We recently reported on three cases concerning the effect of failures to serve payment and pay less notices under the JCT Design and Build form of contract (click here for our last Law-Now on the topic) .  A recent TCC decision has considered a further case involving an overlooked payment notice, but this time with the employer contesting the validity of the contractor’s payment application. The court’s decision contains a number of useful findings as to the application process under the JCT form and the legal requirements for a valid payment application.

Leeds City Council v Waco UK

Leeds City Council (the “Employer”) engaged Waco UK (the “Contractor”) pursuant to a JCT Design & Build Contract, 2005 Edition, Revision 2 2009 (with amendments).  The contract contained detailed provisions governing the Contractor’s entitlement to make applications for interim payment.

Before Practical Completion, the Contractor made applications for interim payments at approximately monthly intervals.  The relevant JCT clause required those applications to be made “on” the dates set out in a payment calendar included with the contract particulars. The Contractor’s applications were not made strictly in accordance with the terms of the contract and were often a few days late.  Nevertheless, the Employer’s agent and contract administrator, Jacobs, ignored these irregularities and the applications were duly paid by the Employer.

Following Practical Completion, applications for interim payments were to be made “at intervals of 2 months (unless otherwise agreed)” (clause 4.9.2 of the contract).  Again, the Contractor’s applications were not made on the correct dates and were submitted sometimes early, sometimes late. 

On 22 September 2014 (post-Practical Completion) the Contractor made an application for payment 6 days before the bi-monthly contractual date specified by clause 4.9.2.  The Employer did not serve a payment notice and did not pay the application.  The Contractor went to adjudication and obtained a decision in its favour but, again, the Employer did not pay.  The Contractor brought enforcement proceedings and the Employer applied for a declaration that the adjudicator’s decision was wrong on the basis that the Contractor’s application was invalid. 

The court found in favour of the Employer. The requirement for an application to be made “on” a given date meant that the application was required to state the financial position and the total value of the work properly executed up to that date (the “Valuation Date”). The Contractor’s application was made 6 days before the Valuation Date and was therefore invalid.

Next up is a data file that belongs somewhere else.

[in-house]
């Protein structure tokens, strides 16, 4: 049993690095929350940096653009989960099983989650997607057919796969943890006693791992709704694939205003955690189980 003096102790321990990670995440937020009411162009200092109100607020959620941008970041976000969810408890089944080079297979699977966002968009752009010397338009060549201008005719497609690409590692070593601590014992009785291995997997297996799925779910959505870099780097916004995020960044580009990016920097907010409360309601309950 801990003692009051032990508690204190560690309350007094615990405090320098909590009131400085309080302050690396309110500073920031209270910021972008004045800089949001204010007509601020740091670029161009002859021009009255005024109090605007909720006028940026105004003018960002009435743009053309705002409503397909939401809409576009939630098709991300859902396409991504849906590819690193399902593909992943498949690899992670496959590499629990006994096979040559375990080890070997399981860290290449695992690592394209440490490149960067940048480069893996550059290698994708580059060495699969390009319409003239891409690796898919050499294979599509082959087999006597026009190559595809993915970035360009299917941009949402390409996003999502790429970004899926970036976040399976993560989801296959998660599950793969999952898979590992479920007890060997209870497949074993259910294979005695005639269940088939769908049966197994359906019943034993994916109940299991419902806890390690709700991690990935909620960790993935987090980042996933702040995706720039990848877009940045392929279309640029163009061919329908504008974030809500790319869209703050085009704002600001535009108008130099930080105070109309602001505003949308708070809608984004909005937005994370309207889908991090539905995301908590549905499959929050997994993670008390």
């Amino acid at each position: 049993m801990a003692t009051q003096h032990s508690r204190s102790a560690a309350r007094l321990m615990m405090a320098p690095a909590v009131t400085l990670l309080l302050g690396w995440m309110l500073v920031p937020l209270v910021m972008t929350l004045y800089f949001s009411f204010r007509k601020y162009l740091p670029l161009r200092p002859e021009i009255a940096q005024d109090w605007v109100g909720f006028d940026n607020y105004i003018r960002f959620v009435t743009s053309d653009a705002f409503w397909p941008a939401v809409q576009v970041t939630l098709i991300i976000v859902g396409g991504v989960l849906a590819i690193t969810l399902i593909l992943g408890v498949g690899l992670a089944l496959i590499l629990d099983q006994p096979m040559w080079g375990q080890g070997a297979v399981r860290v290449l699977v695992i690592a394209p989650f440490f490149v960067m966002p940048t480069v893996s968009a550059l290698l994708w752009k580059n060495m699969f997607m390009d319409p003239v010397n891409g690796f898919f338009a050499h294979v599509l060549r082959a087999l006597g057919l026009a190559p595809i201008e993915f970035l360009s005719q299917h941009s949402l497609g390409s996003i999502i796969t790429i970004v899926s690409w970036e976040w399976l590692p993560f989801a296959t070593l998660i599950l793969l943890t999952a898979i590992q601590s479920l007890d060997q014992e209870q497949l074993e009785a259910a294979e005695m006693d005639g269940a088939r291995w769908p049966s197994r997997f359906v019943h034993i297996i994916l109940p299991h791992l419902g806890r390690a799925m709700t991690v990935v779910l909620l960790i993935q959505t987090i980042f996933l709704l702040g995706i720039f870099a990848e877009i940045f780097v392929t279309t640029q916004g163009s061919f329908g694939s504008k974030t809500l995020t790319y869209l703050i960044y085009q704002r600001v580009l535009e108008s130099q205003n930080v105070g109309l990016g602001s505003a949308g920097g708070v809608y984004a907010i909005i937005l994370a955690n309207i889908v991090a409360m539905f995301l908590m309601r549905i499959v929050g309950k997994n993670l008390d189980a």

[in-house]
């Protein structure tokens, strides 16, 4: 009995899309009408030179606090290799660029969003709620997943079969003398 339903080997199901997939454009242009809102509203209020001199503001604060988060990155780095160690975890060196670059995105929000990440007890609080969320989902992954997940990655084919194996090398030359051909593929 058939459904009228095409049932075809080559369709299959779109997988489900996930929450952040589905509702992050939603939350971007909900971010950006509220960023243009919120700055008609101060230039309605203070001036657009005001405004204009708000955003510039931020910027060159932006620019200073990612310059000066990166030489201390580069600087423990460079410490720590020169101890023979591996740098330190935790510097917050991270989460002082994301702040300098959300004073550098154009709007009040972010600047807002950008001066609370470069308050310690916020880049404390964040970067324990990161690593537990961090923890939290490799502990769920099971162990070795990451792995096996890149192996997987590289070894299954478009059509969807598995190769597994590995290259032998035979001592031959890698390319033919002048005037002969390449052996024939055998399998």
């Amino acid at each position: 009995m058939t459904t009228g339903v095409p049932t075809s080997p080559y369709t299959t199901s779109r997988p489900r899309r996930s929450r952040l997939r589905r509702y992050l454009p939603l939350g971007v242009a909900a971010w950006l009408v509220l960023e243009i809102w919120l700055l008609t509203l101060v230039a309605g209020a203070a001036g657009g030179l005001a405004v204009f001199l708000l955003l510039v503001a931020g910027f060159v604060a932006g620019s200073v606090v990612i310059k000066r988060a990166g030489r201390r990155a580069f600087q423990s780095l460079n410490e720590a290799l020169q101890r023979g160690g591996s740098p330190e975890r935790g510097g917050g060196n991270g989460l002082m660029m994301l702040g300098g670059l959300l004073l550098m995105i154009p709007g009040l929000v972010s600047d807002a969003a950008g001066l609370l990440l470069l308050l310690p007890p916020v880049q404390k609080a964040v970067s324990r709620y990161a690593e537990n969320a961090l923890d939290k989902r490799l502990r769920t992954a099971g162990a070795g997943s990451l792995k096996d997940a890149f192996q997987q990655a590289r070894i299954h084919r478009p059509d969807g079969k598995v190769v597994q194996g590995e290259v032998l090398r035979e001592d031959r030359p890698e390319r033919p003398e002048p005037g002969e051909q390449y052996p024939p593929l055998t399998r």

The court also made a number of other notable findings:

  • There was an implied term requiring the Contractor to submit the application within a reasonable time from the Valuation Date, which the court noted would only be “a matter of a few days”. There was no such leeway, however, for the application submitted prior to the Valuation Date (which the court found to be invalid).
  • The court commented on a course of dealing established between the parties by which Jacobs would accept a valuation made three to four business days later than the Valuation Date. Jacobs’ role as the Employer’s agent and contract administrator meant that the Employer could not subsequently go back on this course of dealing and claim that such applications were submitted too late.
  • As the Employer’s Agent, Jacobs was empowered to “act for the Employer under any of the Conditions” of the Contract. Although this did not extend to amending the contract, the words“unless otherwise agreed” in clause 4.9.2 of the contract meant that Jacobs had power to vary the Valuation Dates following Practical Completion. The absence of these words in respect of Valuation Dates prior to Practical Completion meant that Jacobs had no such power in relation to those dates.

This decision shows that parties to construction contracts continue to be caught unawares by the requirements of their payment provisions. The Employer in the present case was able to escape the consequences of failing to submit a payment notice by successfully challenging the validity of the Contractor’s payment application. The court’s decision is likely to encourage other employers to do likewise when faced with attempts by contractors to claim for payments deemed due in the absence of notices.

Reference: Leeds City Council v Waco UK Ltd [2015] EWHC 1400 (TCC)